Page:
likely beat the gambusia in that role. I have found many
local strains with a high amount of blue vermiculations in
their gill flaps. Which makes them all the more beautiful as
an aquarium species . They are without a doubt one of the
nicest fish you can own bar none.
In the aquarium they are hardy and make an excellent single
species tank. As a community fish they are good but not
excellent as they either become to aggressive or to shy
depending on conditions and tank mates. They will eat all
types of food and lots of it. They are easy to rear and to
spawn in a captive environment. When the temperature hits 75
degrees F  these fellas are usually trying to spawn. I have
seen them spawn in set ups as strange as 2 gallon tanks and
5 gallon buckets. Research shows a reproductive rate of 2.9
kg/ha (Whiteside and Carter 1973) which is very high and
lends to their credibility to their role as a pond raised
species for research or the aquarium. George Becker in his
"Fishes of Wisconsin" notes on page 842....a 69 mm female
held 1.159 eggs...The transparent amber eggs are 0.5 mm in
diameter and slightly adhesive and cling to stones ,pebbles
and sand grains on the floor nest where they are constantly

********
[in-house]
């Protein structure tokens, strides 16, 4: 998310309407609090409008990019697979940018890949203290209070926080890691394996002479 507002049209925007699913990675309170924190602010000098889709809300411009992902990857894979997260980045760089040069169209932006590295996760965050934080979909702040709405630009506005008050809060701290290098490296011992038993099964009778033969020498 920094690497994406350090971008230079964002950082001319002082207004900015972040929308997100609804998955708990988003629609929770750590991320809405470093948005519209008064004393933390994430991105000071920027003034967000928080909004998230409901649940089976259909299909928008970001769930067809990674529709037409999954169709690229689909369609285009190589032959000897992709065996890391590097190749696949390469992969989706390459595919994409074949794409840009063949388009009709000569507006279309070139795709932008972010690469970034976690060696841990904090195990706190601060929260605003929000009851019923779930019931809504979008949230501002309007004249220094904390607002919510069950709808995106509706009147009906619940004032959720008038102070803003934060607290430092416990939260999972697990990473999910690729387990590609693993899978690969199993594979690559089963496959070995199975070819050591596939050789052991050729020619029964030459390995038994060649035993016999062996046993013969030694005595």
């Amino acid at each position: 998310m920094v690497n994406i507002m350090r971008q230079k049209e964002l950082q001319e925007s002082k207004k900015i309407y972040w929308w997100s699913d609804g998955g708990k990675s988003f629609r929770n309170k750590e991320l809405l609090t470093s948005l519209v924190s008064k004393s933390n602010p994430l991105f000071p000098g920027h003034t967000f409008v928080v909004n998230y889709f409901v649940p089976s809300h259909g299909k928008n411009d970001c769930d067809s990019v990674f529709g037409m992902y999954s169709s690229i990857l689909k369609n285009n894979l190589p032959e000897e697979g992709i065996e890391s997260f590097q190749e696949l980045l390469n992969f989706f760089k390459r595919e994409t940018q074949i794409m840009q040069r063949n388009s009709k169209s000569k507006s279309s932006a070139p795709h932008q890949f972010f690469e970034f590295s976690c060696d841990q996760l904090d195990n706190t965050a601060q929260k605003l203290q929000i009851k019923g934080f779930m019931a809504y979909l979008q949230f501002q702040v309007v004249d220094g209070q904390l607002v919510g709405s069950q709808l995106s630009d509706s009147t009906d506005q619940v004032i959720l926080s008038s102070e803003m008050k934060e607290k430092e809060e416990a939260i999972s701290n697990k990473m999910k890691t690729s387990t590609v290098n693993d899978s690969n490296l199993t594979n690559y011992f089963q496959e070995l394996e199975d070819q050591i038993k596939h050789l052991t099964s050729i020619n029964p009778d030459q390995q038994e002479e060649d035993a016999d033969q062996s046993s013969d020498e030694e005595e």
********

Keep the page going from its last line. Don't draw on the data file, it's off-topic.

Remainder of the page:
fanned by the male....
Dr. Becker also notes that the Orange spot sunfish produce
courtship sounds that are species specific (as per pers.
com). I find them to be one of the most fascinating of our
Native Sunfish. To see males display in all their color with
their gill flaps flared is an exciting sight that one does
not soon forget. Since they are usually classified as a bait
fish they are easy collect with suitable seine or dipnet. If
you come across a spawning bed and pull up a spawning
aggregation in a seine the intensity of color is literally
As you can see I strongly believe the Orangespot Sunfish is
very well suited for the Aquarium and it's popularity in
Europe supports My position. Yet somehow we here at home
have not given them a second look (or in many cases not even
a first look). I find it ironic that every year I get calls
from overseas asking me if I know someone who can get them
Orangespot sunfish in large numbers. I usually send them to
friends of mine who breed Orangespots as a forage fish for
Bass ponds. Meanwhile totally ignoring the more lucrative
pet market here in the States.
So with all that going for them why the cold shoulder? I